Hammerstein’s paternal grandfather was “the most famous theatrical producer in America, if not the world”; his father was a theater manager, and Hammerstein was stage-struck from childhood on.

Musical talent runs in the Rodgers clan, from young Richard’s mother and paternal aunt (his first piano teacher) to his daughter, Mary Rodgers (“Once Upon a Mattress”), and his grandson, Adam Guettel (“Floyd Collins,” “The Light in the Piazza”). Rodgers himself was a prodigy, composing from a very young age.

Before their collaboration, Rodgers and Hammerstein had had notable, if uneven, careers. The indisputable highlight of Hammerstein’s career was “Show Boat” (1927), composed by Jerome Kern and based on Edna Ferber’s novel about show people on the Mississippi River. It dealt with the charged subject of racial prejudice — a topic to which Hammerstein, an ardent liberal, would return. (In the 1950s, Hammerstein’s activism would inspire an FBI investigation and oblige him to defend his patriotism.)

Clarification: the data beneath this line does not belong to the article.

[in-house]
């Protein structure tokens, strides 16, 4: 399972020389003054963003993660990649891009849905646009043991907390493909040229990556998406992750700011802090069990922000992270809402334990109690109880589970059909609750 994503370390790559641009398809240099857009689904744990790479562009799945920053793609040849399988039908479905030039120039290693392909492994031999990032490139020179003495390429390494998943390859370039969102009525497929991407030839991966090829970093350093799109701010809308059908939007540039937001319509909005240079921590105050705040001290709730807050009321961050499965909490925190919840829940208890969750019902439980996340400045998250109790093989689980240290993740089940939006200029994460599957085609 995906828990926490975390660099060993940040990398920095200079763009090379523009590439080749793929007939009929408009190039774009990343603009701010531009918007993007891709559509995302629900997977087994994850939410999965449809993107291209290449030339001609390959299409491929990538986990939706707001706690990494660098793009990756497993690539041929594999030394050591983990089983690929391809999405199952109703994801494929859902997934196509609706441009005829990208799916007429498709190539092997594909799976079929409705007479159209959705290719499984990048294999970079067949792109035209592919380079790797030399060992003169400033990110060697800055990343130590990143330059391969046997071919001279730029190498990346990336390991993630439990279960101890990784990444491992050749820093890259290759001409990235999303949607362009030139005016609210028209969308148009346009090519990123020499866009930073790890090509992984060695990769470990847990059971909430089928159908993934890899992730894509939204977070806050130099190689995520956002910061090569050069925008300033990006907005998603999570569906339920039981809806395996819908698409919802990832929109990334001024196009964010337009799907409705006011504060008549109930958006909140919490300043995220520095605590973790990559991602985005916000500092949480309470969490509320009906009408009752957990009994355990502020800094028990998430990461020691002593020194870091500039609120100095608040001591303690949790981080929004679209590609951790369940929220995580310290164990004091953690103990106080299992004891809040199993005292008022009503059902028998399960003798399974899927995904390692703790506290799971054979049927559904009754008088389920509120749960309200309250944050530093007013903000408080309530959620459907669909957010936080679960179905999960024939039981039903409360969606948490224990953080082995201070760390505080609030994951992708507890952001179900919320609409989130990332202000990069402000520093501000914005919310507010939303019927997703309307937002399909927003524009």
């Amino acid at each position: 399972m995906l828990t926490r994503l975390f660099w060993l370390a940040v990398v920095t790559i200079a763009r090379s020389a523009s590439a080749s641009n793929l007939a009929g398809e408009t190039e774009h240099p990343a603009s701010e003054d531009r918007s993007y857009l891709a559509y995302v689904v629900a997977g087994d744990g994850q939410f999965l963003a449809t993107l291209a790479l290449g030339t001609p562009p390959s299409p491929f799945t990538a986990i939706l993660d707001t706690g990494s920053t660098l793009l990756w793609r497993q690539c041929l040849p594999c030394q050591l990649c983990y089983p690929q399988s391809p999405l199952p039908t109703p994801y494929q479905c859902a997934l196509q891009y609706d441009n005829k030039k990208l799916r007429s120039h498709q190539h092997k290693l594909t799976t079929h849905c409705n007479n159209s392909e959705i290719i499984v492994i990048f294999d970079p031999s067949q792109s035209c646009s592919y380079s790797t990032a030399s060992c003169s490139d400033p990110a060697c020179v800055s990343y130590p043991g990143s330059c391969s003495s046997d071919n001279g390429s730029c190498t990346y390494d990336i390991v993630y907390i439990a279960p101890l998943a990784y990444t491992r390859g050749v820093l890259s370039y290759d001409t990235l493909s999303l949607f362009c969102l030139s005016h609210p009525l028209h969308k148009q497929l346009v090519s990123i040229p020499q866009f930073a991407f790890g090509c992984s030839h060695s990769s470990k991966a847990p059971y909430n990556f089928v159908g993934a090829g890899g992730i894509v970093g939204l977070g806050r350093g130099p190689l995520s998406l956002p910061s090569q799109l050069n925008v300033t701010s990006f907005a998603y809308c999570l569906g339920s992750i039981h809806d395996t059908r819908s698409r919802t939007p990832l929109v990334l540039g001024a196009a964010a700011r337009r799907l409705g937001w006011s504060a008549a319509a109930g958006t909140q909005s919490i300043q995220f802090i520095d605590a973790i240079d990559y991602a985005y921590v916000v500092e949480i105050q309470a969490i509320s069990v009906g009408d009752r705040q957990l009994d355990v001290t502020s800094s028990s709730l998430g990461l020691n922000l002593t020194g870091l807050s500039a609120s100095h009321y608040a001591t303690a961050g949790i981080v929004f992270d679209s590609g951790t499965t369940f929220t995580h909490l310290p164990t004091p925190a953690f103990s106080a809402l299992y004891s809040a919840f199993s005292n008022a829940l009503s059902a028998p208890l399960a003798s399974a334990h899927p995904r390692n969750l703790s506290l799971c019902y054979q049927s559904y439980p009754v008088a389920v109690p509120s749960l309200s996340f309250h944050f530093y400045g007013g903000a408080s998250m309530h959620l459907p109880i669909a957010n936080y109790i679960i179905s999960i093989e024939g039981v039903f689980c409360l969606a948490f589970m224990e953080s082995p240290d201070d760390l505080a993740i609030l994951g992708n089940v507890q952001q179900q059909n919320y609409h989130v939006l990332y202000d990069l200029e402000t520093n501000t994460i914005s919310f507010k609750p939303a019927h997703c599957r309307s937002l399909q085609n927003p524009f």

For two decades, Rodgers worked with another Columbia grad, Lorenz Hart, producing a song catalog “fizzy with the joys of the Jazz Age and 1930s escapism.” Among their shows were “On Your Toes” (1936), “The Boys From Syracuse” (1938) and “Pal Joey” (1940).

Hart’s descent into alcoholism complicated and curtailed their partnership. (Later, Rodgers, too, would be incapacitated by depression and alcoholism.) At one point, the frustrated Rodgers spoke to Hammerstein about his troubles with Hart. Hammerstein advised Rodgers not to abandon his songwriting partner until he had to. “But if the time ever comes when he cannot function, call me,” he said. “I’ll be there.”

That time came with “Oklahoma!” (1943), adapted from the play “Green Grow the Lilacs,” which Rodgers and Hammerstein had separately admired. When Hart saw the musical, he declared, generously, “I’ve never had a better evening in my life!” Purdum calls “Oklahoma!” “as radical in its way as Lin-Manuel Miranda’s ‘Hamilton’ would be more than seventy years later.” By integrating song, dance and serious themes into its narrative, the show set a new standard for musical theater.